Volume Profile and Losing Trades (A Cool Trick Explained)

Hello guys,

trading it not just about taking winners. Losing trades are also part of the business and there is no point denying it. In my trading career, I took hundreds of losers (maybe even thousands) and I feel no shame in that.

Today, I would like to talk about a recent losing trade which I had on USD/JPY.

Let me first talk about the logic behind this trade – the reason why I took it.

The logic behind the trade

In the last week of 2020, there was a zone where heavy volumes got traded. It was at 103.53. 

This was the Point Of Control (POC) of the whole week – this means the heaviest volumes throughout that week got traded there.

From this place, the price went sharply downwards which indicated that there were strong sellers present and that they entered most of their Short positions at that POC (103.53).

The idea behind my trade was to wait until the price reaches this Weekly POC again and enter a Short trade. I expected the sellers that entered their Shorts at the POC would defend this area and to push the price downwards from there again (this setup is called the “Volume Accumulation Setup“.

That didn’t happen tough…

How the trade went?

I went Short fro 103.53, but there was no selling reaction whatsoever and the price just shot past the level. I took a loss there.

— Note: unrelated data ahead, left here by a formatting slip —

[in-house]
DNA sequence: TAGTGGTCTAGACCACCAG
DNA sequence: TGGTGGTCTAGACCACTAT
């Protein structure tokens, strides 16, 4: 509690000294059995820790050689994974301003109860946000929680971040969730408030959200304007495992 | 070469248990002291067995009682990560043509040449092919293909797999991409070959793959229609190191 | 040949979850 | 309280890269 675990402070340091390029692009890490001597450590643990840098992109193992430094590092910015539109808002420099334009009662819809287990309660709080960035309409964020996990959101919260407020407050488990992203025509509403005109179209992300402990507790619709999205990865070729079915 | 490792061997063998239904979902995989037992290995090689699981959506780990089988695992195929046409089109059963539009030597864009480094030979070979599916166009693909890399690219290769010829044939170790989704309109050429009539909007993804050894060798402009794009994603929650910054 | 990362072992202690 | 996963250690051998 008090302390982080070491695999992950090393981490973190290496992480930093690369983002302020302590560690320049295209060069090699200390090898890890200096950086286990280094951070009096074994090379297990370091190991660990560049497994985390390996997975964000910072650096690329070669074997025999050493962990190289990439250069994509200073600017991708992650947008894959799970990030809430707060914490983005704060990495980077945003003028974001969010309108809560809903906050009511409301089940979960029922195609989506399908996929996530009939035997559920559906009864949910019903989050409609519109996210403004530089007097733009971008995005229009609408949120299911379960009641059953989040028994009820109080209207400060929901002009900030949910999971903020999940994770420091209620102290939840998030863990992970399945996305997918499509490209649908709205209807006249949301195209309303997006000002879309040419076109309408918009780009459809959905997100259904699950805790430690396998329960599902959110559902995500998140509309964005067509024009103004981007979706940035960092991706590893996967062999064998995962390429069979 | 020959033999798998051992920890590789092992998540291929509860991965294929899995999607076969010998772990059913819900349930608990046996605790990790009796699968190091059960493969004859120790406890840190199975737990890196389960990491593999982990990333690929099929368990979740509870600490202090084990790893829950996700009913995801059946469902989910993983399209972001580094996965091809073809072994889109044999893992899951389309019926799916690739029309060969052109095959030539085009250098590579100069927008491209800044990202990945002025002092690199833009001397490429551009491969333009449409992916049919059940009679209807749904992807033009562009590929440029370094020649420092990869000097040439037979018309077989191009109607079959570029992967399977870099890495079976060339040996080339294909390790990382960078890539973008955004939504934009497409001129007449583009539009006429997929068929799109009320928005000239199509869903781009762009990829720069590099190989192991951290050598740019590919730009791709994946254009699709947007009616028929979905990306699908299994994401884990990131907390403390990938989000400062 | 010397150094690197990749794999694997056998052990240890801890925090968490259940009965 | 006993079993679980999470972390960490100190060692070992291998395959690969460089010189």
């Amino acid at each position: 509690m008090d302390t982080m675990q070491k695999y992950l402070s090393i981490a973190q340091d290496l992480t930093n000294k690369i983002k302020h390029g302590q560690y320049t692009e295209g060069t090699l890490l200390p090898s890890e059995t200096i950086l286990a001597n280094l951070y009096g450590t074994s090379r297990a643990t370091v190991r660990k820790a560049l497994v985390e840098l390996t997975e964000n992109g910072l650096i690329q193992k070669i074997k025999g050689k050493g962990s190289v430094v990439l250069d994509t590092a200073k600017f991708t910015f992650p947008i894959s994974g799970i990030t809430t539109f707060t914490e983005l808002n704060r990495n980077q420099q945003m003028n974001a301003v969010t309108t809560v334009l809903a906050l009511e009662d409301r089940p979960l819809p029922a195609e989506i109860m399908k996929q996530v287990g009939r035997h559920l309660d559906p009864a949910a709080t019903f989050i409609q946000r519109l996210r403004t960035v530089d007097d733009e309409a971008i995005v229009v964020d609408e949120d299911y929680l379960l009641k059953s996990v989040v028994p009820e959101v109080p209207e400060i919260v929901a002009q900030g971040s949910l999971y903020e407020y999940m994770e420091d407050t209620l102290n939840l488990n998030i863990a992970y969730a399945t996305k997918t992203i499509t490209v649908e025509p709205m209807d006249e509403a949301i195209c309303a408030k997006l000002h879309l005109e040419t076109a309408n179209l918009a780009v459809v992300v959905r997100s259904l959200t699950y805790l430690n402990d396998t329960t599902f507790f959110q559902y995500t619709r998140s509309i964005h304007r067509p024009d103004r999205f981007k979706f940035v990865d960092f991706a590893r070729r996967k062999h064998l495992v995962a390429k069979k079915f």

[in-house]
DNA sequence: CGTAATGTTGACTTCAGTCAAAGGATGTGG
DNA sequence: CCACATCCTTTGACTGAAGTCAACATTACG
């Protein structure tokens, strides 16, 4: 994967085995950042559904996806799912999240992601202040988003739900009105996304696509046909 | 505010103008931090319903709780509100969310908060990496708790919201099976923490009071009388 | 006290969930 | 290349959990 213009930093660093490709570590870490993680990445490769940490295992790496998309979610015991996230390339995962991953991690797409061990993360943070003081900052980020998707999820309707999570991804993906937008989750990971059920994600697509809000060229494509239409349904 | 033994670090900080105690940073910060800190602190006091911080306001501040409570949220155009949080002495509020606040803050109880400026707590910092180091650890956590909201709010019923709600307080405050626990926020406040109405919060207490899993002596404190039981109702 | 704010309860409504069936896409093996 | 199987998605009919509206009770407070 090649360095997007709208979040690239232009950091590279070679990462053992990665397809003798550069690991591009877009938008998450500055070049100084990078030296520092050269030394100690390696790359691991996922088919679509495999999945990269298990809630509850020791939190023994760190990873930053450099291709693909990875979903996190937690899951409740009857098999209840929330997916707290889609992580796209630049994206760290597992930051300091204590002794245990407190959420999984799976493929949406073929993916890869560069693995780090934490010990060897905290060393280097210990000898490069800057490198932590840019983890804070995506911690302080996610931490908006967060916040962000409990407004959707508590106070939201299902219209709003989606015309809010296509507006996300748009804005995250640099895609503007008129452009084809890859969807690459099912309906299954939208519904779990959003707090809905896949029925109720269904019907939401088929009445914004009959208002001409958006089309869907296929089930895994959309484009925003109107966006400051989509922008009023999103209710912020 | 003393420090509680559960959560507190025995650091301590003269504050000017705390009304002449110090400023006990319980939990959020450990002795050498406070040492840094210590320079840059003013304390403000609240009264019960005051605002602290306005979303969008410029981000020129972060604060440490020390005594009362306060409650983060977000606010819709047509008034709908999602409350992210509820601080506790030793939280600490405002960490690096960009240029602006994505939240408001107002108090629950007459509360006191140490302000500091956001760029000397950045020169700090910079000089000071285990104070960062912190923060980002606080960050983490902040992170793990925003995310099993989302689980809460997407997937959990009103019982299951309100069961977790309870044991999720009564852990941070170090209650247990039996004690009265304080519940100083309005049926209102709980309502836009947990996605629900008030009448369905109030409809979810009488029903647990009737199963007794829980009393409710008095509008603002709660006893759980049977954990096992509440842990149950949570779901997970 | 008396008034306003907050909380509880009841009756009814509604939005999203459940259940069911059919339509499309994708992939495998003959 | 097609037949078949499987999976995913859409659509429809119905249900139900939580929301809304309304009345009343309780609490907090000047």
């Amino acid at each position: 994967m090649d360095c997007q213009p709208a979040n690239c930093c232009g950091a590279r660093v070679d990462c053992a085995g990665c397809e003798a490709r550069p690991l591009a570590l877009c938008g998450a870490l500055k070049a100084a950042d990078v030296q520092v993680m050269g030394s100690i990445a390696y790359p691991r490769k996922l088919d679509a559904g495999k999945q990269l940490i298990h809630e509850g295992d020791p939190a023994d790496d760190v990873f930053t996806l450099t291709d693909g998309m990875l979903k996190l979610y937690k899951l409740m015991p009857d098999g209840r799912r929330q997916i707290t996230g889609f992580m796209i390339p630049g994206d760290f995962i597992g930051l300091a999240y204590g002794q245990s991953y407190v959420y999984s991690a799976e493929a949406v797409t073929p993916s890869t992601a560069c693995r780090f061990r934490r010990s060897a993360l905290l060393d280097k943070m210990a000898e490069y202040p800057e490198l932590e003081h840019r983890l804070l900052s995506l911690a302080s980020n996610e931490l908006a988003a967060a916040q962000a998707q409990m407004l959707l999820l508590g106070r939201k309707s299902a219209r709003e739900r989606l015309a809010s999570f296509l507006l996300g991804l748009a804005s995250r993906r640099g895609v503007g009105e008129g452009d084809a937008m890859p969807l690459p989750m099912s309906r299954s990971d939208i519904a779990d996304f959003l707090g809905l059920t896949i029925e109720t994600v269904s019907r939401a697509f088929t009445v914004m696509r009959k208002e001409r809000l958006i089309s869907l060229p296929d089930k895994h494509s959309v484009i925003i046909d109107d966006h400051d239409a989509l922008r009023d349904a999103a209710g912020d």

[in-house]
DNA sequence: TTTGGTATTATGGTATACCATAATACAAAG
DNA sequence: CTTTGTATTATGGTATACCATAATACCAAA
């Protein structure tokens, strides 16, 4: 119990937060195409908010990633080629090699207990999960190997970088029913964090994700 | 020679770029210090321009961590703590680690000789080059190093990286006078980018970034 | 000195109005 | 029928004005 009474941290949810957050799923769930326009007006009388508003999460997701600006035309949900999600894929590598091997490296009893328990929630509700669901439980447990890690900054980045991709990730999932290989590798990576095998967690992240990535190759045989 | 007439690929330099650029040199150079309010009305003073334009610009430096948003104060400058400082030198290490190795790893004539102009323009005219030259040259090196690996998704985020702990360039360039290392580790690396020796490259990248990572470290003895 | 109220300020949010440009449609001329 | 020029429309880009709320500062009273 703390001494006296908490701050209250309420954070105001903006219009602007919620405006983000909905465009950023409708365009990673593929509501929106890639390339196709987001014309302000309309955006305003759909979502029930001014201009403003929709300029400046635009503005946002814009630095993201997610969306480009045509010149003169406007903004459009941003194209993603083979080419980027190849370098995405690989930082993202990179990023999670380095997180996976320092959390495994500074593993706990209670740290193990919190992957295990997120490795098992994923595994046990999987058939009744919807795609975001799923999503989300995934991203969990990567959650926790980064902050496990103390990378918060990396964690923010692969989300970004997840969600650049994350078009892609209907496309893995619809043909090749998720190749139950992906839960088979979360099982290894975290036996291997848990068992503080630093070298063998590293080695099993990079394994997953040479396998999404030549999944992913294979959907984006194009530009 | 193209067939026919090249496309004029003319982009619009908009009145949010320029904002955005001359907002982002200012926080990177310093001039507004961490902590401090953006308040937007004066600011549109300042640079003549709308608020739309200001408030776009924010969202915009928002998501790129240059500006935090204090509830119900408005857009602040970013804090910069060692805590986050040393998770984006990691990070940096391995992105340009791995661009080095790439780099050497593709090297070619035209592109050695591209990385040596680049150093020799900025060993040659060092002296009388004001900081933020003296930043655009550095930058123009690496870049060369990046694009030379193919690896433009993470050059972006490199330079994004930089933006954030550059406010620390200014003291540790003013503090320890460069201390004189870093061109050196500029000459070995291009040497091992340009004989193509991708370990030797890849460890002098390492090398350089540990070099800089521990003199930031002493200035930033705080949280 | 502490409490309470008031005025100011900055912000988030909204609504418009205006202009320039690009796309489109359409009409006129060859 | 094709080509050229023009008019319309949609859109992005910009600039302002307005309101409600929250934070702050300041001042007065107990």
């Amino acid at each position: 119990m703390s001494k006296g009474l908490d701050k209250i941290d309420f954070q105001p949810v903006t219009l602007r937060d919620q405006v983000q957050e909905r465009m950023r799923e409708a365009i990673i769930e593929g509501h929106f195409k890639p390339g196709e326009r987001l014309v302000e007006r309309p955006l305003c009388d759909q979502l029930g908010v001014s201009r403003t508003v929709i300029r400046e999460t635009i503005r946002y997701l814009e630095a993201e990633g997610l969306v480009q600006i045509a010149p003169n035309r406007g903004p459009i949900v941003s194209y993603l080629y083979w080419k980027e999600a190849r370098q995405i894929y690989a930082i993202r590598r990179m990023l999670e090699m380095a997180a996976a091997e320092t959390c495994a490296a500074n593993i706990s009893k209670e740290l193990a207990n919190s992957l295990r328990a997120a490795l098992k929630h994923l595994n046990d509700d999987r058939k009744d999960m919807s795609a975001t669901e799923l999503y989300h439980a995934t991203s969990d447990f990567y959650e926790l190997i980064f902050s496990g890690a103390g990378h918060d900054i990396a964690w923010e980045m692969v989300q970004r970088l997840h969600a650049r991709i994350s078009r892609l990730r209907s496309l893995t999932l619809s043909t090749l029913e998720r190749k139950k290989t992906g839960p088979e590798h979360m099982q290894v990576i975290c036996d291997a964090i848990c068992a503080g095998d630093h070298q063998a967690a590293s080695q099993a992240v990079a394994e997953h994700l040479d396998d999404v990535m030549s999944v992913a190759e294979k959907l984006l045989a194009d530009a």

USD/JPY chart, 60 Minute time frame:

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After that it was time for me to shoot a Daily video for members of my trading course. In that video I talked about this losing trade and I said that if there was a pullback to the same level (103.53) it would be a nice place to open a Long position.

Why I said that?

Reversal Trade

There were two reasons why I wanted to take a Long from there.

The 1st reason was that there was a very strong, volume-based trading level (Weekly POC) breached. This is quite unusual, because such a strong level as Weekly POC should trigger a reaction!

The 2nd reason was that the price just shot through the Weekly POC without ANY sort of reaction. This is important, because it indicates that the Buyers were so strong and aggressive, that the Sellers didn’t stand a chance.

You usually discover the strength too late (after you had taken a Stop Loss) – like in this case, but you can still emerge a winner from this, if you switch sides and join the winning party.

The best way to do it is to wait for a pullback to the same level you entered your previous trade. Don’t chase the market. Wait for it to come to you.

Then enter a new trade, but this time in the opposite direction.

In this case, the first trade was a Short which failed, and the second trade was a Long (from the same level) after a pullback, which was a winner.

The same USD/JPY chart, 60 Minute time frame:

I call this a “Reversal Trade“. Those work best if a very strong level based on a Volume Profile setup fails, and when there is no reaction to it whatsoever. Those are two main conditions to remember.

You can learn more about Reversal Trades in this video:


I hope you guys found this helpful. Let me know what you think in the comments below.

Happy trading!



  1. Karl Plant

    Excellent Dale, Thank you for taking the time to explain this. I’ve read about it in the VP book and watched in the videos but it always helps to be reminded of the importance of this reversal trade setup.

  2. Nick

    Good to see this. Finding and managing trades is only one part of the story managing and exiting are every bit as important, arguably more so. Nearly all of your content (albeit good content) talks about ‘setups’ so refreshing to see this.

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